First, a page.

2 years ago

Vinexpo Daily 2019 - Day 1 Edition

  • Text
  • Artrusse
  • Palmer
  • Osmin
  • Dauzac
  • Bordeaux
  • Vinexpo

“The impact of climate

“The impact of climate change on the wine and spirits industry” For this first edition, Tuesday 14 th May 2019 from 10 am to 4:30 pm, the International Vinexpo Symposium “climate change and wine” will address the impact of climate change on the wine and spirits sector with conferences, debates and round tables. It will present current actions, possible solutions and technologies mobilised CLIMATE CHANGE: HOW IS AUSTRALIA FACING UP TO THE CHALLENGE Top executives of the Australian Wine Research Institute share insight Dan Johnson Managing Director, The Australian Wine Research Institute Dr Mark Krstic Business Development Manager, The Australian Wine Research Institute Dr Mardi Longbottom Senior viticulturist, The Australian Wine Research Institute PRACTICAL INFORMATION Tuesday 14 th May from 12:00 pm to 1:30 pm Hall 2, Room 8 Dan Johnson, Managing Director, Dr Mardi Longbottom, senior viticulturist and Dr Mark Krstic, business development manager of The Australian Wine Research Institute, give their collective insights into how the country and the wine industry specifically is tackling climate change in Australia. We asked them since when do they think wine authorities and the wine industry have taken the issue of climate change seriously? Australia is the world’s driest continent (other than Antarctica). Climate and weather have, therefore, been part of the national discussion for perhaps 30 years. It has become even more front of mind in the last 10 years as we have seen numerous temperature records broken, with many areas of the country recording their hottest years on record and some cities setting daily temperature records. As a result, climate – and its impact on agriculture, living standards – has been an increasing part of the policy agenda for political parties for many years. However, for various reasons nationallevel policy setting has been very difficult in this area. Several Prime Ministers have lost their jobs in part or in full because of their belief in or approach to dealing with climate change. The Australian grape and wine sector and its representative bodies have been discussing climate and implementing related programmes since the earliest days of Australian grape and wine production. The first formal industry-wide sustainability program was introduced in 2009. Many individual grape and wine companies had active programs in these areas for decades before this. In the last 10 years, several companies have taken major commercial decisions on the basis of climate-related risks and opportunities, including divesting or acquiring vineyards based on their altitude, latitude and/or access to water resources. What are the main threats to viticulture in Australia? As a very dry continent, one of the chief threats to Australian grape growing is water availability. The nation may have enough water, in particular regions, but it cannot easily be moved long distances. Temperature variability and extremes are also important. Periods of temperature extremes during summer days/nights can have a greater negative impact on yield and fruit quality. Frosts are now happening at a time when they pose the most risk to vines. Many growers and wineries have seen a trend of earlier harvests with many varieties ripening at similar times. Although these phenomena are serious and have significant potential to cause quality and economic losses, grape vines have shown tremendous resilience in the face of climatic changes. Which national organisations are most involved in tackling climate change? The national industry body, Australian Grape & Wine Incorporated and Wine Australia both have active programmes and policy positions on this subject. Australia has a highly coordinated approach to industry research and development. All grape growers and winemakers contribute to a collective research effort by national and regional governmental institutions, universities and the Australian Wine Research Institute (AWRI). What have been some of the results that you and the research teams have achieved? Australian researchers have led the world in areas such as: research and development of water efficient irrigation strategies. development of water use-efficient and saline-tolerant rootstocks better suited to Australian conditions. canopy management for improved bunch zone temperature management. understanding vine physiology and reproduction under elevated temperature and drought conditions. identifying and planting more heat- and drought-tolerant varieties, rootstocks and clones. Other outcomes have included: the diagnosis and management of smoke taint. management of problematic ferments caused by high must sugar and low yeast assimilable nitrogen content. energy efficiency investigations leading to smarter energy use in wineries, in particular in the area of refrigeration. feasibility assessments of alternative energy generation technologies. evaluation of alternative uses for grape marc as a feedstock for livestock to reduce greenhouse gas emissions annual benchmarking of carbon emissions (energy and nitrogen fertiliser) and water use by all members of Australian wine’s sustainability program 16 VINEXPO DAILY / DAY 1 / MONDAY 13 TH MAY 2019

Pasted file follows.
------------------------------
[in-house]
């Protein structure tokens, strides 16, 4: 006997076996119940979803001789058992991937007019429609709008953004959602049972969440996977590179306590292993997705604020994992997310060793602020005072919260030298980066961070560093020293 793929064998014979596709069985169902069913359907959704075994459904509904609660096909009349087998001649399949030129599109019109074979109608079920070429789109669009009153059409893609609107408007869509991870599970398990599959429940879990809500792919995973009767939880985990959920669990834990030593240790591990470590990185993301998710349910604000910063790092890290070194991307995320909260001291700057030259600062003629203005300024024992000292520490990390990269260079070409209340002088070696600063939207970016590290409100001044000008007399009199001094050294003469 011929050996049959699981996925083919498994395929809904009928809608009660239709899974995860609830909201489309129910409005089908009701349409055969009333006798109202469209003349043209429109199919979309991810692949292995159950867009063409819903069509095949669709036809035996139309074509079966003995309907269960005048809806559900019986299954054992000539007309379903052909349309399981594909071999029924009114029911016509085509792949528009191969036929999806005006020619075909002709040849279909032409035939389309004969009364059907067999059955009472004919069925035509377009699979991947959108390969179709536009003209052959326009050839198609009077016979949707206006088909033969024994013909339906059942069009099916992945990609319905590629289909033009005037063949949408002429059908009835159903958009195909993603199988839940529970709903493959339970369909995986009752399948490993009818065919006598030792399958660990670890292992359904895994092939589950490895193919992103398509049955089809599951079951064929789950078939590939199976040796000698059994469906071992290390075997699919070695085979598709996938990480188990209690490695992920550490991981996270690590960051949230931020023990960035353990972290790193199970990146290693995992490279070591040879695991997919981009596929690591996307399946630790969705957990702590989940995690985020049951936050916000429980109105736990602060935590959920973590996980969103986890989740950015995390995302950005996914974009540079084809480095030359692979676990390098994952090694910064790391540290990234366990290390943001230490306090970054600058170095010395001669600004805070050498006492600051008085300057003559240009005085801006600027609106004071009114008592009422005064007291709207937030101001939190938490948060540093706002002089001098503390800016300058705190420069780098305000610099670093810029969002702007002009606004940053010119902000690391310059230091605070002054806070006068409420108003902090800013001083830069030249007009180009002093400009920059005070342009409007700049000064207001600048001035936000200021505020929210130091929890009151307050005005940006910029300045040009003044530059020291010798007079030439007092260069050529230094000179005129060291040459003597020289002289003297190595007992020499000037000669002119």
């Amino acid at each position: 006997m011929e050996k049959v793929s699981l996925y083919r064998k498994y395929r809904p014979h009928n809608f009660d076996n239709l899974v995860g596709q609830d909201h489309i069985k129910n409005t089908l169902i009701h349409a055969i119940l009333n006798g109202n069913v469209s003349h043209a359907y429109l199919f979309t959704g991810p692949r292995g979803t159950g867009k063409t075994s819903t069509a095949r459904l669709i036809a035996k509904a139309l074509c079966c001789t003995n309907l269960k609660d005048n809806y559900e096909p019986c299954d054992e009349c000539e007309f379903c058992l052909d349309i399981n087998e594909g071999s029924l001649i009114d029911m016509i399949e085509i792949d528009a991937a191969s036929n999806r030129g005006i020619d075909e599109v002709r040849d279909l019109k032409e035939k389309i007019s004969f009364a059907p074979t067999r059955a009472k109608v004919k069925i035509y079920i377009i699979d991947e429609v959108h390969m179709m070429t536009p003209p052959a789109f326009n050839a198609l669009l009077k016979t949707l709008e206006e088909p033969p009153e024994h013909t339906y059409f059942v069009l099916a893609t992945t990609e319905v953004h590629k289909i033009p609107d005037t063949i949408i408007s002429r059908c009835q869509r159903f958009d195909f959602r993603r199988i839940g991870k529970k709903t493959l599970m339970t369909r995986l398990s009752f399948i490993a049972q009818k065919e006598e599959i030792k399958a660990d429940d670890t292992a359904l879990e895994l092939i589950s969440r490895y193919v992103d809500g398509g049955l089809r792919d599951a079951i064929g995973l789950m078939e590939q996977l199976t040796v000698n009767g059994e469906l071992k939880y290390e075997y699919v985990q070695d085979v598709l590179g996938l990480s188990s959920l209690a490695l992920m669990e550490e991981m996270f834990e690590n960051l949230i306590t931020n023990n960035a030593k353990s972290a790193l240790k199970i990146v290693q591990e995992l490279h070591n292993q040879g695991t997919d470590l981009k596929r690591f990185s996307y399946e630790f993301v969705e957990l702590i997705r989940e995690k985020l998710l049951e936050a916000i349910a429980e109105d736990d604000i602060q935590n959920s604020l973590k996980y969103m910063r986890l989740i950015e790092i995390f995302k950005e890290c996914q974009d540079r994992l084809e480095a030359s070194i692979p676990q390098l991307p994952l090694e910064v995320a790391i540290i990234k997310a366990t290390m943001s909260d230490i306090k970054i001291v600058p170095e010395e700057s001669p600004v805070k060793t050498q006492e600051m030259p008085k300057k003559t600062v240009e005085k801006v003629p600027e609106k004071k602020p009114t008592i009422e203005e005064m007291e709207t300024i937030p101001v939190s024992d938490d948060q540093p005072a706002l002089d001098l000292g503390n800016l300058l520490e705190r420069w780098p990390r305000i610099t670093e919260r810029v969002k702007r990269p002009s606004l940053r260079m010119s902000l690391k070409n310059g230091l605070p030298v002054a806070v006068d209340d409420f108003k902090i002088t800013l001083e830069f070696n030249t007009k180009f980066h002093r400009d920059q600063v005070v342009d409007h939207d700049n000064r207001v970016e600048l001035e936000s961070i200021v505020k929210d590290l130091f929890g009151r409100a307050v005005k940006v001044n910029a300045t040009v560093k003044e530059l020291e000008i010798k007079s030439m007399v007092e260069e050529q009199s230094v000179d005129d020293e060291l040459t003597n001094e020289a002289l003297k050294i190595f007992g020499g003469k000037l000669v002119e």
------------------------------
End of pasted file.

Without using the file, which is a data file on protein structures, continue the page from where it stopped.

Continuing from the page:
TRADE TALK The view from Asia PRESS CORNER First year for Vietnam at Vinexpo Linh Pham Thi My Wine Director, T.K. Distribution Corporation Linh Pham Thi My, Wine Director at T.K. Distribution Corporation an importer and distributor of high quality beverages (Monin, Wines, Sake) headquartered in Ho Chi Minh City, Vietnam shares a bit more about her role. We taste, select and sell a diversified portfolio of wines from around the world. The company began with just a handful of brands in 1996 and has since grown to be a leading independent beverage distributor in the country. As Wine Director my role is to be the link between our wines vendors, our management and our teams, making sure that we’re effectively building our brands up in our dynamic South East Asia market place. What do you see as being the most important sales trends in your territory? Our trade channel is still very promising with the continual arrival of international luxury hotel brands in the country. In terms of wine sales trend we are still in a blockbuster red wine dominated market where Chile holds the strongest place, closely followed by France. We are paying very close attention to our Australian, U.S and Italian portfolios as well as focusing on premium and super premium wines where sales have been constantly growing for the past 4 years. What are you primarily looking for at Vinexpo Bordeaux? Our aim is to meet our key wine vendors, especially vendors from Europe and taste some recent released vintages. Do you attend any of the master classes or seminar sessions? If so, which ones and why? WE ARE STILL IN A BLOCKBUSTER RED WINE DOMINATED MARKET WHERE CHILE HOLDS THE STRONGEST PLACE, CLOSELY FOLLOWED BY FRANCE Due to our very tight schedule, I will unfortunately not be able to attend those events even though I would love to. What are your secrets for getting the best out of a busy Vinexpo? The best is to have a clear plan and organized schedule before heading to Bordeaux. During the day, we always make sure we are on track with the meetings and selected evening events. Thoughts on Vinexpo in general? Vinexpo is important to us. It’s THE place where we can meet our international wine vendors especially from Europe CLIMATE CHANGE… YES, IT’S REAL On Tuesday 14 May, a conference entitled “The impact of climate change on vineyard management and winemaking”, in partnership with Wine Spectator, will be hosted by CNN Paris Bureau Chief Jim Bittermann. We asked Jim how important it is to get this topic on the table at Vinexpo. It is very important, particularly because there is some scepticism in some parts of the world about whether or not climate change exists; but there is an acceptance in most places that it really does, and it’s something that is having an impact on everyone. I have already seen from my discussions with participants ahead of time that there is a fair amount of crosspollination that can be done between wine growers in one part of the world and those in another about their findings and the kind of adaptations they are developing. If we can foster discussion that crosses borders and is worldwide, that will be very helpful for everyone. There are some things going on in Australia, for example, that Europeans should hear about, and there are some things happening in Europe that people in California should hear about. And it’s not just winegrowers. Everyone in Jim Bittermann CNN Paris Bureau Chief the agricultural field should be concerned by this. Over the years as you have been reporting for CNN, what have you observed in terms of the evolution of extreme climatic events, and what are your personal thoughts about climate change? I am certainly a believer in climate change. I have been for years now, and I have seen the impact of climate change on rural populations in Africa. But I have also seen it right here in France. We have done stories about places, in the south particularly, that no longer can grow the kind of grapes they used to grow – or the kind of crops. I am an amateur gardener myself, and I have seen, over the 40 years I have been in France, a rather dramatic shift in the way the seasons develop and the growing conditions we have each year VINEXPO DAILY / DAY 1 / MONDAY 13 TH MAY 2019 17